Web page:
22 Sessions

It’s been more than a year since I started a “real” campaign, the first such attempt at such since a short-lived attempt to run through Castle Ravenloft back in… 2009? 2010?  Anyway, I’ve played plenty since then, and before as well, but mostly in the “Sliders” setup, and as often a player as DM.  But now I’ve passed the one-year mark (sort of), so I thought I’d do a recap of where we’ve gotten so far.

  • Sessions played: 22
  • Hours per session: 4
  • Estimated total play time: 88 hours
  • Characters created: 6
  • Characters/players lost: 2
  • Characters killed: 0
  • Distance traveled: 1,332 miles (approximately)
  • Time elapsed (in game): 63 days
  • Levels gained: 7
  • Max character level: 3
  • Monsters killed: 17
  • Monsters fled from: 2
  • Non-monster enemies killed/incapacitated: 11

We try to get together every other week, but as we are all working adults, sometimes that gets interrupted by work, kids, hospitalizations, what have you.  So though we’ve been going for about a year and two months, we’ve not quite gotten to a year’s worth of sessions.  Along with the having kids to deal with, our sessions usually net about 4 hours of actual play time.  Between commutes, dinner, and the bedtime routine, anywhere from 1-2 hours are “wasted” on non-game stuff every night.  And now that one of our company has moved out of state, there are technical connection issues to deal with as well.  I was a bit surprised to count it all up and only get two “work weeks” of game time.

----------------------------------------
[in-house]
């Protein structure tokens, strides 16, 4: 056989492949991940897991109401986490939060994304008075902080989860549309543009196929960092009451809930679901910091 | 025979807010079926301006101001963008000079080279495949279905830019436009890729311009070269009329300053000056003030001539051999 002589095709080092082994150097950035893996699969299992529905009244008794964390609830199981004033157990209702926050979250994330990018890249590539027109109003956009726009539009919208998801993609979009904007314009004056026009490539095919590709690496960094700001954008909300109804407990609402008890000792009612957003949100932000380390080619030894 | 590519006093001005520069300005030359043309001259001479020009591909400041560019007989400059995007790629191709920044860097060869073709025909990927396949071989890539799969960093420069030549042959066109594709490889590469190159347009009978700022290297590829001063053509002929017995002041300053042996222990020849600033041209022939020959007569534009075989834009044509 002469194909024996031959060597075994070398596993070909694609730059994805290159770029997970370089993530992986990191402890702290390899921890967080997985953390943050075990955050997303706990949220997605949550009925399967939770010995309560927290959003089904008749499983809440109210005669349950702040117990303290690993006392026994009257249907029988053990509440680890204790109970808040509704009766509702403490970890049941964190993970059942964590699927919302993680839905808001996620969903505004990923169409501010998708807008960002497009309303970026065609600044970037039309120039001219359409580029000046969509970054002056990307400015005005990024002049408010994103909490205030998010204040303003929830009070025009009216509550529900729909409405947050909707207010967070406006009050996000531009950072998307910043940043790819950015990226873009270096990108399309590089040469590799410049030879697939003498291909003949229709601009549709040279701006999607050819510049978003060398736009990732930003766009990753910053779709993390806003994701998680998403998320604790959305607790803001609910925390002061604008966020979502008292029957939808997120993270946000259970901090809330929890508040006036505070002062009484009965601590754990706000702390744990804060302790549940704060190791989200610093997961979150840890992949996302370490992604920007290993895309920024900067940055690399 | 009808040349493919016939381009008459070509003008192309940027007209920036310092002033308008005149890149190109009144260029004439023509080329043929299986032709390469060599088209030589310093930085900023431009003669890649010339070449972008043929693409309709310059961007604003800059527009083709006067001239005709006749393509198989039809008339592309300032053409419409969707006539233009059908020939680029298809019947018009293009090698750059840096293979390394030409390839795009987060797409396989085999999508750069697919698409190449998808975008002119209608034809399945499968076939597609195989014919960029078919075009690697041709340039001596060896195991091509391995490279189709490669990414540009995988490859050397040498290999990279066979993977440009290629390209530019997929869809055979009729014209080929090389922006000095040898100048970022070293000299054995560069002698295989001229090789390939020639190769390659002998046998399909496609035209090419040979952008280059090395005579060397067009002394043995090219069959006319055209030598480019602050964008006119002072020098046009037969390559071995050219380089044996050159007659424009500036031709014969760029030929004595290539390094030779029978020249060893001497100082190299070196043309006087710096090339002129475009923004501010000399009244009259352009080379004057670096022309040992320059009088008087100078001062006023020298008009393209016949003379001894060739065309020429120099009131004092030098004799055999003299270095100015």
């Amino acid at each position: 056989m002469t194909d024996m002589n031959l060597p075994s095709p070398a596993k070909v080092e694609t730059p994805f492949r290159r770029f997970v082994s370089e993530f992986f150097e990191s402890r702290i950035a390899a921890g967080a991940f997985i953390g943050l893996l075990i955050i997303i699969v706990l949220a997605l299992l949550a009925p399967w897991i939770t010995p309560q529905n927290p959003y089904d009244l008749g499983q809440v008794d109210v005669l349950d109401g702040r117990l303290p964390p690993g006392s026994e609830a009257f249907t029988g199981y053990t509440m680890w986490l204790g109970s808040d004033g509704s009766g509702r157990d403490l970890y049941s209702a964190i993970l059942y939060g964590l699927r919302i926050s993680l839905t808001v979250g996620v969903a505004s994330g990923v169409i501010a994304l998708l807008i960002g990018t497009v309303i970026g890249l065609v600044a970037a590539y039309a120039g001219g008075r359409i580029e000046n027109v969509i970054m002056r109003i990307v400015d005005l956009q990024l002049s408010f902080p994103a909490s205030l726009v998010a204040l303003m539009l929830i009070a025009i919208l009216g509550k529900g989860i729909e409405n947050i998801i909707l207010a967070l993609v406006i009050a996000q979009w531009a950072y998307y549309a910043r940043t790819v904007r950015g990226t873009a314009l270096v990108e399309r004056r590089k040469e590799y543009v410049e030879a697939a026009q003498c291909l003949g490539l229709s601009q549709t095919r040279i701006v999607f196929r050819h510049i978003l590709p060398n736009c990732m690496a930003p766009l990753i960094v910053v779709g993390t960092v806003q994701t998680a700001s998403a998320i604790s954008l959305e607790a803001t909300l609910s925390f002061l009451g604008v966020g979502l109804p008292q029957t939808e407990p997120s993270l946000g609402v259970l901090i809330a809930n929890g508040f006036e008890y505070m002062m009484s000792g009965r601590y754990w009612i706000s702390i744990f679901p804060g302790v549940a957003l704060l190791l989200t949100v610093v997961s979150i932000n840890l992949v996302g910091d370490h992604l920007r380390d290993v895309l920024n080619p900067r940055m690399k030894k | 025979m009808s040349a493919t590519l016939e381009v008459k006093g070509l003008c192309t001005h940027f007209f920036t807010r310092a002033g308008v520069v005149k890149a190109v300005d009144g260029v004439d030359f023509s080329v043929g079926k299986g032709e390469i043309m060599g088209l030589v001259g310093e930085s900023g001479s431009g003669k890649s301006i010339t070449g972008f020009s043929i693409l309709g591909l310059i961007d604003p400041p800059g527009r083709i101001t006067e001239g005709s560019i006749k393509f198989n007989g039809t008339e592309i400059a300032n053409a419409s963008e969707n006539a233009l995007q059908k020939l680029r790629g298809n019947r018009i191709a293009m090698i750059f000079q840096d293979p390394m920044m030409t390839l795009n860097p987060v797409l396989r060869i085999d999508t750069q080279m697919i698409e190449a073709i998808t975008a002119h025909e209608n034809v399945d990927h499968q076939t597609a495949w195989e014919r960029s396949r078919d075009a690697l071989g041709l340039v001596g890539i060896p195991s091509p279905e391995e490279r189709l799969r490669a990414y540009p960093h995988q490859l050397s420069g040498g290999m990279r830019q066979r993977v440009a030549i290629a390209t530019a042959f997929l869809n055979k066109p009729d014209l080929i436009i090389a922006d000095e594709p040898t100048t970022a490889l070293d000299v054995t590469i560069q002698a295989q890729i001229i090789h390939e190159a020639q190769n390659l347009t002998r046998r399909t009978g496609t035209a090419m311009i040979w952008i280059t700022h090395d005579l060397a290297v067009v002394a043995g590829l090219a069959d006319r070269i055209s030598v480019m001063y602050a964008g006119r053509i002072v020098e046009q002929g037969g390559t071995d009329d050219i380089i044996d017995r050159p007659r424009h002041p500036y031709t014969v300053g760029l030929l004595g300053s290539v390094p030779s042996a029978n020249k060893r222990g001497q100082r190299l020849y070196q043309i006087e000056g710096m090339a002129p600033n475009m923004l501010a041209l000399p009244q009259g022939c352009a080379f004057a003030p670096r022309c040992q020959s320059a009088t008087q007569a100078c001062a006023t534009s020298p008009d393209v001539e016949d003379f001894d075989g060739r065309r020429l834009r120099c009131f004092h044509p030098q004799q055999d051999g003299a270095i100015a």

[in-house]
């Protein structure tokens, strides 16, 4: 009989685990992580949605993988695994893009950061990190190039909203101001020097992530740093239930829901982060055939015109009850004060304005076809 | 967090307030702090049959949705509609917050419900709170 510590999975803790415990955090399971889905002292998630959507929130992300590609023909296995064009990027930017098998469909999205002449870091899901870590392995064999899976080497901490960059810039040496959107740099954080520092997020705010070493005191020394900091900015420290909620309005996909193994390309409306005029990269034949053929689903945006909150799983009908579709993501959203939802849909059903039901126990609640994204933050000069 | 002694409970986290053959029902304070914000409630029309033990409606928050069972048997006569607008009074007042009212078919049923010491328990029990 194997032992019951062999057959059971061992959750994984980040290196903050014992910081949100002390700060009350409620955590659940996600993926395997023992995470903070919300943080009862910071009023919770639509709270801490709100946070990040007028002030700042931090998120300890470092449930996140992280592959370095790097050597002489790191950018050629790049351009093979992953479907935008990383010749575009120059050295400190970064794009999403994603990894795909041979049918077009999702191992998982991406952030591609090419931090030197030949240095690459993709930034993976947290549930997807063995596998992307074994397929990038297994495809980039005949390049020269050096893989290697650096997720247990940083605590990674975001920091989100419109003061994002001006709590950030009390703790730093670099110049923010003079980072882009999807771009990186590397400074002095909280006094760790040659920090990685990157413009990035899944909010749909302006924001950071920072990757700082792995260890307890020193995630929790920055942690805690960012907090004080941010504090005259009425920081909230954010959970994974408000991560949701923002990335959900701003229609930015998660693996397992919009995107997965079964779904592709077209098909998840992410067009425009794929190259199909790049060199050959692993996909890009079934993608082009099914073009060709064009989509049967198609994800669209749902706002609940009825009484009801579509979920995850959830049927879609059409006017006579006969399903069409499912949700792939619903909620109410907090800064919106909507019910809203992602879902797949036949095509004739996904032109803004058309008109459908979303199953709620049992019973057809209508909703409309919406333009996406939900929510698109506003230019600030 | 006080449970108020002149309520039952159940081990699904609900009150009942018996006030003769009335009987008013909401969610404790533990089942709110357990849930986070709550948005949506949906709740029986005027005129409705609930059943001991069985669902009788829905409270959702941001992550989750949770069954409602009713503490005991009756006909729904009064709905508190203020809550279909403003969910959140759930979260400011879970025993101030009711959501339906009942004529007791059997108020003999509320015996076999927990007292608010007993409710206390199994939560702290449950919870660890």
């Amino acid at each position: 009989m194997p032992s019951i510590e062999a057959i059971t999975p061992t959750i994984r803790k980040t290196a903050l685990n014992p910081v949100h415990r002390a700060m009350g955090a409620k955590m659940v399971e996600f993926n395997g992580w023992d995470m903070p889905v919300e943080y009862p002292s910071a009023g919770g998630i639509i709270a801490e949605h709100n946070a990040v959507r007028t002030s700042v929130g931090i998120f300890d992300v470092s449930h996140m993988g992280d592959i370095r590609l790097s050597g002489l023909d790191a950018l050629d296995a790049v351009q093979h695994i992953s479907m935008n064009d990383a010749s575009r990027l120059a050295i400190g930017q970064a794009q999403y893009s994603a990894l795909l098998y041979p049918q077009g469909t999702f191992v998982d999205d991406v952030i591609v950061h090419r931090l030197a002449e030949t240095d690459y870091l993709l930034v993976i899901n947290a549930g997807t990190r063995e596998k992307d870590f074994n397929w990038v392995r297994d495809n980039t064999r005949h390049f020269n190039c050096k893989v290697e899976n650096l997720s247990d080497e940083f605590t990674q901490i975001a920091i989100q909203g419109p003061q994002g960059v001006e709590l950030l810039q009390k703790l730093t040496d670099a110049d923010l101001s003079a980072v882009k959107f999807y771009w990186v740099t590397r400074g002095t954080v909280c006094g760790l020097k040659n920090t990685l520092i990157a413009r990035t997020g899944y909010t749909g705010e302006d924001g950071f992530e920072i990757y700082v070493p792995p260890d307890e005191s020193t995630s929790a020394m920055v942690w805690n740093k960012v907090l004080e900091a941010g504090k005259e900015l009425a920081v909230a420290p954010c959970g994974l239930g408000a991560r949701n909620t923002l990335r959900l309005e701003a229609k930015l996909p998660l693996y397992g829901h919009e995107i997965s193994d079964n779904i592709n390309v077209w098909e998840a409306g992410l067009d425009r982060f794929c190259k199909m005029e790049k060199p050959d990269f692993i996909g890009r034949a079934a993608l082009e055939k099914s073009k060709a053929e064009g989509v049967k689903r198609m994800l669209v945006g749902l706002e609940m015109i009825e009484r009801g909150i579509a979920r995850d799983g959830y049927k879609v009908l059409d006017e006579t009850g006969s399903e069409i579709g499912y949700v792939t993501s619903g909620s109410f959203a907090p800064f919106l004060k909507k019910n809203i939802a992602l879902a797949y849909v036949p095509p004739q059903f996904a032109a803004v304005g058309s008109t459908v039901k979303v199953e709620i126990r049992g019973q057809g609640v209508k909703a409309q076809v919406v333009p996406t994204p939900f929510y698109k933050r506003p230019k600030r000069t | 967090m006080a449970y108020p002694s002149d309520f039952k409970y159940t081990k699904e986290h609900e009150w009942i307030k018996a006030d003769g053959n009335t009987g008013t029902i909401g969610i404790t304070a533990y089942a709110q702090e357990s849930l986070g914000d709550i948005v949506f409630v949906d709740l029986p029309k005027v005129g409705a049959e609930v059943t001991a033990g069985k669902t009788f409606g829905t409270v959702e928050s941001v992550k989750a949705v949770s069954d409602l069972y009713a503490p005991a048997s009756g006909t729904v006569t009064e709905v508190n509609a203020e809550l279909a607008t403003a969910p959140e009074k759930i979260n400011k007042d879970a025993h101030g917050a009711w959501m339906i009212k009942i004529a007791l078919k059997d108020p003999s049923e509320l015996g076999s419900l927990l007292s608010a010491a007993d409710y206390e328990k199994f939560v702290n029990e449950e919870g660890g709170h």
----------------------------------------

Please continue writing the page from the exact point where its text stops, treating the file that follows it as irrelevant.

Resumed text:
Also over the course of the year we’ve fluctuated in the number of players available.  One of our number had to drop out due to work conflicts, another stopped playing because of poor communication of the game’s goals on my part.  So far no one has died (though a few have come close, almost every fight it seems someone nearly dies), but I hope think that will change eventually.  Gotta make these people feel it, you know?

The party started in Canterbury, Kent, England, but quickly moved to Dover, Calais, then Amsterdam after a storm hit the ship, Hamburg, then overland up through Denmark, across the water from Fredrikshavn to Gothenburg, up through Uddevalla, Fredrikstad, and finally Oslo.  After about a week in Oslo they set off to Hogevarde Mountain, back to Oslo, and have now trekked up to a small settlement called Hovringen.  It’s been quite a journey, and taken more than three months.

The level gain is rather slow, because these folks aren’t getting into fights four nights out of seven.  There’s been conflict, sure, and plenty of fights, but my XP is assigned on combat damage dealt and received, and on loot gained from fighting.  So far they haven’t made the effort to get up to their waists in blood.  Also, two of the current characters are multiclassed, which means they need a lot more XP to gain a level than a single classed character.

It’s interesting, having played less than a year’s worth of sessions we have come so far and yet it seems like not terribly far after all. Looking at the time played, we might get just as much game time in by meeting for one Saturday a month, all day.  Something I’ll bring up to the group next game.

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Regarding the Recent Break in Communications

The thirty or so people who follow my blog may have noticed that I haven’t been posting much of anything recently.  There is a reason for this, which I will explain, well, now.